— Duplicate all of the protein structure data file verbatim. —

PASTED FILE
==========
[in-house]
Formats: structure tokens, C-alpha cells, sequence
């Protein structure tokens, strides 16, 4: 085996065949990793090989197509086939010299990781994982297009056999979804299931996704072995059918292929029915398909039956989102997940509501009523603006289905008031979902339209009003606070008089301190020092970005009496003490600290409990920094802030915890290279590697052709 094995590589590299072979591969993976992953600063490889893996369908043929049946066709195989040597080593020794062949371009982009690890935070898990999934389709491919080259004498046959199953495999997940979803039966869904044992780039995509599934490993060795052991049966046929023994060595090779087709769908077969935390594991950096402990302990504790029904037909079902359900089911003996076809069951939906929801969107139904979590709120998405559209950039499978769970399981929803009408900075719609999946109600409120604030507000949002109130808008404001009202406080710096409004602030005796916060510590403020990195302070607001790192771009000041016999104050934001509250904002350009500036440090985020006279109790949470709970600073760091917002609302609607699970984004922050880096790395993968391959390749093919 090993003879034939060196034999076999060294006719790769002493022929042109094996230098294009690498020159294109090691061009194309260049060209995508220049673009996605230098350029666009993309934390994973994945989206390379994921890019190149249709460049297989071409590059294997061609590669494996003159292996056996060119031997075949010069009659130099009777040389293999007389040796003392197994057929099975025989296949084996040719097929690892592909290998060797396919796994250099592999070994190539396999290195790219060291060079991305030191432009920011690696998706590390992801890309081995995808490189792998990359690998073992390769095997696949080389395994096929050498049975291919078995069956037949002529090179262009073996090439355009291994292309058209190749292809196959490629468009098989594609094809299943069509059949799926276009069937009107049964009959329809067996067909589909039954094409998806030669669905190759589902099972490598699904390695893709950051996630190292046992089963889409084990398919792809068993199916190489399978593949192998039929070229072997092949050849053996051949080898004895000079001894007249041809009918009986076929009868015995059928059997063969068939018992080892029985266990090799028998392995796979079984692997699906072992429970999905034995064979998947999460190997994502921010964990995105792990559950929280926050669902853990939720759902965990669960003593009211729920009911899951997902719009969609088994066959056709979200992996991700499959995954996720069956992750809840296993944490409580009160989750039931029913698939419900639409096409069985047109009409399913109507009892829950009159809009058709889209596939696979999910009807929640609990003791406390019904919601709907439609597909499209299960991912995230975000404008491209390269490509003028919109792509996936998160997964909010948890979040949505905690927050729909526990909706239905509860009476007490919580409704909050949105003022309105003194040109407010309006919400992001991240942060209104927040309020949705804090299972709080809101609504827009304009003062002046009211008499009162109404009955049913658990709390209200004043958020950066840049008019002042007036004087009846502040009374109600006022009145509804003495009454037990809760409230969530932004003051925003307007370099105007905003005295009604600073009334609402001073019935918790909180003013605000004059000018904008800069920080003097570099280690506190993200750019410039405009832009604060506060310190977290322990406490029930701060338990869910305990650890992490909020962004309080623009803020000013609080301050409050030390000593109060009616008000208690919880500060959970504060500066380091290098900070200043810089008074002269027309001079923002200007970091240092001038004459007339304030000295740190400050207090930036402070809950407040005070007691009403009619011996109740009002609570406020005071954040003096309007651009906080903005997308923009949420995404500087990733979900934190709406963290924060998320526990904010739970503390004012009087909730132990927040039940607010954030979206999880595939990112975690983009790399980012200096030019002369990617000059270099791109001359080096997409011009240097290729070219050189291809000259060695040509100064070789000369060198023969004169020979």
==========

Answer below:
[in-house]
Formats: structure tokens, C-alpha cells, sequence
């Protein structure tokens, strides 16, 4: 085996065949990793090989197509086939010299990781994982297009056999979804299931996704072995059918292929029915398909039956989102997940509501009523603006289905008031979902339209009003606070008089301190020092970005009496003490600290409990920094802030915890290279590697052709 094995590589590299072979591969993976992953600063490889893996369908043929049946066709195989040597080593020794062949371009982009690890935070898990999934389709491919080259004498046959199953495999997940979803039966869904044992780039995509599934490993060795052991049966046929023994060595090779087709769908077969935390594991950096402990302990504790029904037909079902359900089911003996076809069951939906929801969107139904979590709120998405559209950039499978769970399981929803009408900075719609999946109600409120604030507000949002109130808008404001009202406080710096409004602030005796916060510590403020990195302070607001790192771009000041016999104050934001509250904002350009500036440090985020006279109790949470709970600073760091917002609302609607699970984004922050880096790395993968391959390749093919 090993003879034939060196034999076999060294006719790769002493022929042109094996230098294009690498020159294109090691061009194309260049060209995508220049673009996605230098350029666009993309934390994973994945989206390379994921890019190149249709460049297989071409590059294997061609590669494996003159292996056996060119031997075949010069009659130099009777040389293999007389040796003392197994057929099975025989296949084996040719097929690892592909290998060797396919796994250099592999070994190539396999290195790219060291060079991305030191432009920011690696998706590390992801890309081995995808490189792998990359690998073992390769095997696949080389395994096929050498049975291919078995069956037949002529090179262009073996090439355009291994292309058209190749292809196959490629468009098989594609094809299943069509059949799926276009069937009107049964009959329809067996067909589909039954094409998806030669669905190759589902099972490598699904390695893709950051996630190292046992089963889409084990398919792809068993199916190489399978593949192998039929070229072997092949050849053996051949080898004895000079001894007249041809009918009986076929009868015995059928059997063969068939018992080892029985266990090799028998392995796979079984692997699906072992429970999905034995064979998947999460190997994502921010964990995105792990559950929280926050669902853990939720759902965990669960003593009211729920009911899951997902719009969609088994066959056709979200992996991700499959995954996720069956992750809840296993944490409580009160989750039931029913698939419900639409096409069985047109009409399913109507009892829950009159809009058709889209596939696979999910009807929640609990003791406390019904919601709907439609597909499209299960991912995230975000404008491209390269490509003028919109792509996936998160997964909010948890979040949505905690927050729909526990909706239905509860009476007490919580409704909050949105003022309105003194040109407010309006919400992001991240942060209104927040309020949705804090299972709080809101609504827009304009003062002046009211008499009162109404009955049913658990709390209200004043958020950066840049008019002042007036004087009846502040009374109600006022009145509804003495009454037990809760409230969530932004003051925003307007370099105007905003005295009604600073009334609402001073019935918790909180003013605000004059000018904008800069920080003097570099280690506190993200750019410039405009832009604060506060310190977290322990406490029930701060338990869910305990650890992490909020962004309080623009803020000013609080301050409050030390000593109060009616008000208690919880500060959970504060500066380091290098900070200043810089008074002269027309001079923002200007970091240092001038004459007339304030000295740190400050207090930036402070809950407040005070007691009403009619011996109740009002609570406020005071954040003096309007651009906080903005997308923009949420995404500087990733979900934190709406963290924060998320526990904010739970503390004012009087909730132990927040039940607010954030979206999880595939990112975690983009790399980012200096030019002369990617000059270099791109001359080096997409011009240097290729070219050189291809000259060695040509100064070789000369060198023969004169020979």